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What My Heroes Taught Me about Writing: Sojourner Truth

by Rochelle Melander

Ninety years before Rosa Parks refused to give up her seat on a bus, Sojourner Truth refused to get off a streetcar in Washington, D.C. In 1865, a conductor dislocated Truth’s arm when he tried to toss her off. Truth sued the District of Columbia and won. The conductor lost his job, and the company had to enforce DC’s desegregation law.

Sojourner Truth never learned to read or write. In defiance of the popular anti-slavery narratives that equated literacy with freedom, Truth refused to learn. She preferred the spoken word.

Still, Truth could not escape the popularity of anti-slavery narratives. Truth’s friend Frederick Douglass sold 5,000 copies of his book in the first four months. At the encouragement of friends, Truth wrote her own book, dictating the story to her friend Olive Gilbert.

Truth published Narrative of Sojourner Truth: A Northern Slave (1850) on credit and paid for it with the proceeds of the book. In 1851, Sojourner Truth launched a speaking tour to help sell her book. On May 29, she appeared at the Women’s Rights Convention in Akron, Ohio. This speech—“On Women’s Rights—became her most famous talk.

In the preface to her book, Truth wrote: “I am a self-made woman.” And she was! When Truth saw the popularity of, a small-mounted self-portrait, she had several made. She defied convention by using the props of a white Christian woman in the photo: a Quaker cap, shawl, flowers, knitting and an open book. The bottom of each card read: “I sell the shadow to support the substance.” She sold these at speaking engagements.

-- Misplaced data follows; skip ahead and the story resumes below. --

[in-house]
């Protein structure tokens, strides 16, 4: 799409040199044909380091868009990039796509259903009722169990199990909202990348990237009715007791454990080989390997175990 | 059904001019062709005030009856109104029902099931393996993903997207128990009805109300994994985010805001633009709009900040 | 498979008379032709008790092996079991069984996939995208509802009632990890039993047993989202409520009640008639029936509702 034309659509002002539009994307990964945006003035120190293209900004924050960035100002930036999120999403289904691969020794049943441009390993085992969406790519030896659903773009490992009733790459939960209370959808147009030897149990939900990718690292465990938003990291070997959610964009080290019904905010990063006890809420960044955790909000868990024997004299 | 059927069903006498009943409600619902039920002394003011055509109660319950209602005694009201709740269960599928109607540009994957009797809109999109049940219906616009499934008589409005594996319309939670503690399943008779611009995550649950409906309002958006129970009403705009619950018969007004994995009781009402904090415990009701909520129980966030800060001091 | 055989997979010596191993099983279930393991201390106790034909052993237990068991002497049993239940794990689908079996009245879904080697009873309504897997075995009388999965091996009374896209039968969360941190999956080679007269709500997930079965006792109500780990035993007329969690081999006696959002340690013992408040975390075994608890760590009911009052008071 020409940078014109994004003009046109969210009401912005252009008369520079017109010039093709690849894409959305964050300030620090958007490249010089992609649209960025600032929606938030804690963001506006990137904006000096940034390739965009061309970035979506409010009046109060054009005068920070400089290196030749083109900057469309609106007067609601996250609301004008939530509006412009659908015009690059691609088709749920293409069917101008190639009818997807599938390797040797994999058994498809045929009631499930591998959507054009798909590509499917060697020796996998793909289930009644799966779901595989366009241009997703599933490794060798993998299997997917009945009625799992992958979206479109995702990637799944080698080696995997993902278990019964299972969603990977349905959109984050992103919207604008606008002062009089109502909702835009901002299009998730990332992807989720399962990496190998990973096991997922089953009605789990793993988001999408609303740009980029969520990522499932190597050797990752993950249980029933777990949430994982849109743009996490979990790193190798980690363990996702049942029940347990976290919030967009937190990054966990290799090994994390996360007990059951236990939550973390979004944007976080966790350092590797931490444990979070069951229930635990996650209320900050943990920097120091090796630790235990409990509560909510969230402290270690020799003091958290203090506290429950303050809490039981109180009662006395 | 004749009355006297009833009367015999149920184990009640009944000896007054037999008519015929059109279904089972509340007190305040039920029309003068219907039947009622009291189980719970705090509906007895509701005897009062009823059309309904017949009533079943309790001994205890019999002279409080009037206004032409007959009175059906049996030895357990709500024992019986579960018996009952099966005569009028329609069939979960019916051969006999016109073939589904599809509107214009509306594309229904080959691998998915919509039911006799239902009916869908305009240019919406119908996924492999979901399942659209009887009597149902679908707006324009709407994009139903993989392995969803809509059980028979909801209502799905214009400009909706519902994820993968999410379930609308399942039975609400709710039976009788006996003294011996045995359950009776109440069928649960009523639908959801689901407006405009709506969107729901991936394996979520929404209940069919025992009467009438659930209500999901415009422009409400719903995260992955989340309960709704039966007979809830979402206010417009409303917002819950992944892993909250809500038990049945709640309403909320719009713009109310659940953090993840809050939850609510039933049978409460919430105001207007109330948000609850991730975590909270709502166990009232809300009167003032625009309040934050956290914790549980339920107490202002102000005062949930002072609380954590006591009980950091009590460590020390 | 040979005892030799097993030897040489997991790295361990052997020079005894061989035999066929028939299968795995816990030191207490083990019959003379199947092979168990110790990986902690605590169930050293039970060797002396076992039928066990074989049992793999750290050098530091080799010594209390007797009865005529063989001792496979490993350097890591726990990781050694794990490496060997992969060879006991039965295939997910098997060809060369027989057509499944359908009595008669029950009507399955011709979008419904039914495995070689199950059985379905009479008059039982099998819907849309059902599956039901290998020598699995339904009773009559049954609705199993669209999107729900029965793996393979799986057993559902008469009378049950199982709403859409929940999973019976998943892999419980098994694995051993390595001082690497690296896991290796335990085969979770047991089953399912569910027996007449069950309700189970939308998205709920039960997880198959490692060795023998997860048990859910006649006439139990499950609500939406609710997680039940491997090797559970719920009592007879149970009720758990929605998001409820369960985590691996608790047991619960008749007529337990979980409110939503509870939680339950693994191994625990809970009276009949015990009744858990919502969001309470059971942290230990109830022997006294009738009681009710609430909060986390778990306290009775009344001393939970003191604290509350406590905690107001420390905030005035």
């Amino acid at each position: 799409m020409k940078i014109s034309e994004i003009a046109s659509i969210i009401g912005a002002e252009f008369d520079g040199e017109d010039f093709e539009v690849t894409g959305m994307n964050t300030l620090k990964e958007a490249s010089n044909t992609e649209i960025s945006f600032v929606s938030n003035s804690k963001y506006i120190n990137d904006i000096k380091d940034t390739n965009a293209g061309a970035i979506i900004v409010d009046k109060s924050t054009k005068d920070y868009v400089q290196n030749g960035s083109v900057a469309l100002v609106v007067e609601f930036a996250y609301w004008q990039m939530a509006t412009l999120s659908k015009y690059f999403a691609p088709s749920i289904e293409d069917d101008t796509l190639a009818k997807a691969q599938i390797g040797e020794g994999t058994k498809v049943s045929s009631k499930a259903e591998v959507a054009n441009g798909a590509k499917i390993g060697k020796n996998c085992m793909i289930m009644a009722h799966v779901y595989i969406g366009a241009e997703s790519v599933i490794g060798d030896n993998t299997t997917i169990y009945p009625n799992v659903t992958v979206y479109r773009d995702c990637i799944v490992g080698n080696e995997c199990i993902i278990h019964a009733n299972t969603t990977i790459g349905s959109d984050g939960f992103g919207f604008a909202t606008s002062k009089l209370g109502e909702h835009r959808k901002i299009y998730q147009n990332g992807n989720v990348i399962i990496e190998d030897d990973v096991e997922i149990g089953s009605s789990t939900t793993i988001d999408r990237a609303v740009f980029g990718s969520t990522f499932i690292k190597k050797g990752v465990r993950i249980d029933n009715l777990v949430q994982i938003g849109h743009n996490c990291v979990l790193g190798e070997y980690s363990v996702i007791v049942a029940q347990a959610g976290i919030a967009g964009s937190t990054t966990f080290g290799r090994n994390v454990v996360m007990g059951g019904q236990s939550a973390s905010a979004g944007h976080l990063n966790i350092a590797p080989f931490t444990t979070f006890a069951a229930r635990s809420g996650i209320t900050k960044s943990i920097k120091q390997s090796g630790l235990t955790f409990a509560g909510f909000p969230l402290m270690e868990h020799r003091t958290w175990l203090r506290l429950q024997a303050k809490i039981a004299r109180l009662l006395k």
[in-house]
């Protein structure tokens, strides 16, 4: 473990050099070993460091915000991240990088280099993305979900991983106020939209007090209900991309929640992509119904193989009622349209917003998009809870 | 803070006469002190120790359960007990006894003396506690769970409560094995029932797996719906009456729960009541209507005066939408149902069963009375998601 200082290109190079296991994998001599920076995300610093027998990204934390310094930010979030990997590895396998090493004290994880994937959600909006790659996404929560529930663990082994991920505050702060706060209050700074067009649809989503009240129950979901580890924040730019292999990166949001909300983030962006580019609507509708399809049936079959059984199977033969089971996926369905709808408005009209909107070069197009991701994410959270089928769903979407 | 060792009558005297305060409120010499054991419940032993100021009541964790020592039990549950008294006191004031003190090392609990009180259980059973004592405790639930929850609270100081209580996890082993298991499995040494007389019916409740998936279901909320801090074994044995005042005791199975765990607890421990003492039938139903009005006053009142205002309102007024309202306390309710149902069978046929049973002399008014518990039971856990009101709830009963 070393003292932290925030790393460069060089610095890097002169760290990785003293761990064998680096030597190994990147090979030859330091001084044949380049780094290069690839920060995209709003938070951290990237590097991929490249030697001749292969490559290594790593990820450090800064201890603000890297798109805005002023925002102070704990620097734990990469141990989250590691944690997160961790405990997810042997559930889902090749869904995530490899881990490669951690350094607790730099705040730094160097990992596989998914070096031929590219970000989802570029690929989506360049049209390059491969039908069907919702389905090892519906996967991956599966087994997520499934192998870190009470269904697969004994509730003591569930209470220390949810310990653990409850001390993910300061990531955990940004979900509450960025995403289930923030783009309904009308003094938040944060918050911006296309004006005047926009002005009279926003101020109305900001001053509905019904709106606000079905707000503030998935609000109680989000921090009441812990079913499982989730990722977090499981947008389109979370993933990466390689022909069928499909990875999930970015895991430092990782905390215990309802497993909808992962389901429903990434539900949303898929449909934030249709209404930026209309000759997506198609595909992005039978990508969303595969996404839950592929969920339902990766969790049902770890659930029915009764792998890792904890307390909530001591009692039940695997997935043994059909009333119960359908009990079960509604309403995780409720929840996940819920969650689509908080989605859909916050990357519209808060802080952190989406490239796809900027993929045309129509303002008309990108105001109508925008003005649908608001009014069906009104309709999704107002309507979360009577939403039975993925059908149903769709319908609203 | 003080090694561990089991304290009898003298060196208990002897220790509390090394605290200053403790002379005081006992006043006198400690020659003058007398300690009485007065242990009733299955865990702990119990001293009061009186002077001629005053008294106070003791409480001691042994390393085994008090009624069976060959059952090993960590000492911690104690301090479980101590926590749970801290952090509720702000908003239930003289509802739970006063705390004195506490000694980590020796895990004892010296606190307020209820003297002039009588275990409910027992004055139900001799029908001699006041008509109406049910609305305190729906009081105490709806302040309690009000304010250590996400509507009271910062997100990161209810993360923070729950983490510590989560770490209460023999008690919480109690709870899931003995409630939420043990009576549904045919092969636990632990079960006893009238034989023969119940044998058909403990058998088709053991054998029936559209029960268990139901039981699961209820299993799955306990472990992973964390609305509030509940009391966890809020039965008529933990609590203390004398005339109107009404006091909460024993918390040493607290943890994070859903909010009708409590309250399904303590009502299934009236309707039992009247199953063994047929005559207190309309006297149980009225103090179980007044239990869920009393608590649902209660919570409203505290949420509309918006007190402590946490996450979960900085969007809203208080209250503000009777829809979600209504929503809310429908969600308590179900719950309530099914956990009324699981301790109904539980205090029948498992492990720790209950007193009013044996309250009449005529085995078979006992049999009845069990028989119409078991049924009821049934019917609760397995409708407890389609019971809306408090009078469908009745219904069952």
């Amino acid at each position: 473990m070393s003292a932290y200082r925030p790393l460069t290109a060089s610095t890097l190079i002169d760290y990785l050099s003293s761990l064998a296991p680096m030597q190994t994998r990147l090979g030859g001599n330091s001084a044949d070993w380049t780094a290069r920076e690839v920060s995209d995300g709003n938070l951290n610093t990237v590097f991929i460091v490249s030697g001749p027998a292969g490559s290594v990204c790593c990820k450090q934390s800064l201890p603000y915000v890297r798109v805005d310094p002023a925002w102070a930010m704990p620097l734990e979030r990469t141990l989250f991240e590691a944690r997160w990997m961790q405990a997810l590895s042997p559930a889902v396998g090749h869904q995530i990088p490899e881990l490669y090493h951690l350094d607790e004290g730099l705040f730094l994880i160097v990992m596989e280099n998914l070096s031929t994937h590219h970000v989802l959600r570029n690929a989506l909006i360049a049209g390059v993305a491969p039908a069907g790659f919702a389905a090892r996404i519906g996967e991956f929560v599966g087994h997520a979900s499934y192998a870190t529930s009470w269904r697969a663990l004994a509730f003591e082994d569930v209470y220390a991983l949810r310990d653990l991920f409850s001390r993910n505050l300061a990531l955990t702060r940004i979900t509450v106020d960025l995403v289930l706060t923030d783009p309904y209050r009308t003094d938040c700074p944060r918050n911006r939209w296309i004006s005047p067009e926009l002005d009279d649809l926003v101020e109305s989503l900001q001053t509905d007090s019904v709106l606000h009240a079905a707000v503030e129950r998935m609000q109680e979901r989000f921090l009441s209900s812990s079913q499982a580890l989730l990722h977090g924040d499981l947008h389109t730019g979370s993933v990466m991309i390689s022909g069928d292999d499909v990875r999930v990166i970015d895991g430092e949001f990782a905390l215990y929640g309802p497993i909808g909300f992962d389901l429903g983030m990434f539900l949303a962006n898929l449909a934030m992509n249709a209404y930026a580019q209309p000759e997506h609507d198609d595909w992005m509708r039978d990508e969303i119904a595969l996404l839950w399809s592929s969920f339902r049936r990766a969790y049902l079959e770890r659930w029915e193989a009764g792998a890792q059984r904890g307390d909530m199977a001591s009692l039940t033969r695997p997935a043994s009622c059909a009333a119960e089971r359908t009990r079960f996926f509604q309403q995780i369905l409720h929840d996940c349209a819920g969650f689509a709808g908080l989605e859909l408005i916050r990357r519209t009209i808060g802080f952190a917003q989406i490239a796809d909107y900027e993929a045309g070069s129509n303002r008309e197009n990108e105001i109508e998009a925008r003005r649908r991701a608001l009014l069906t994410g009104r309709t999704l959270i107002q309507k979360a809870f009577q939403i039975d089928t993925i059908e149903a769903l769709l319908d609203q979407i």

When Sojourner Truth’s acquaintance Harriet Beecher Stowe published a story about Truth that contained many mistakes, including reporting her death—Sojourner Truth wrote a letter to the editor of the Boston Commonwelath. She encouraged people who sought the truth to read her book: “You will find them correct, they are Sojourner herself.”

After enslaved people were freed, she worked to help them make a living and gain the right to vote.

A Writer’s Takeaway

+Sojourner Truth did not let other people define her or her life. She told her own story. What stories do you need to tell?

+Sojourner Truth had challenges that most would claim are severe limitations to becoming an author and speaker: she couldn’t read or write. And yet she wrote and published a book and went on speaking tour. She always found a way to overcome the limitations and succeed. How could you overcome your current limitations?

+Sojourner Truth spoke and worked for the rights of freed Black people and women. This commitment to support others fueled her work. When she encountered obstacles, she pushed forward because she wanted to help people. What commitments fuel your work? How can your passion for service help you get stuff done?

Read more about Sojourner Truth in my Book, Mightier Than the Sword.

Mightier than the Sword

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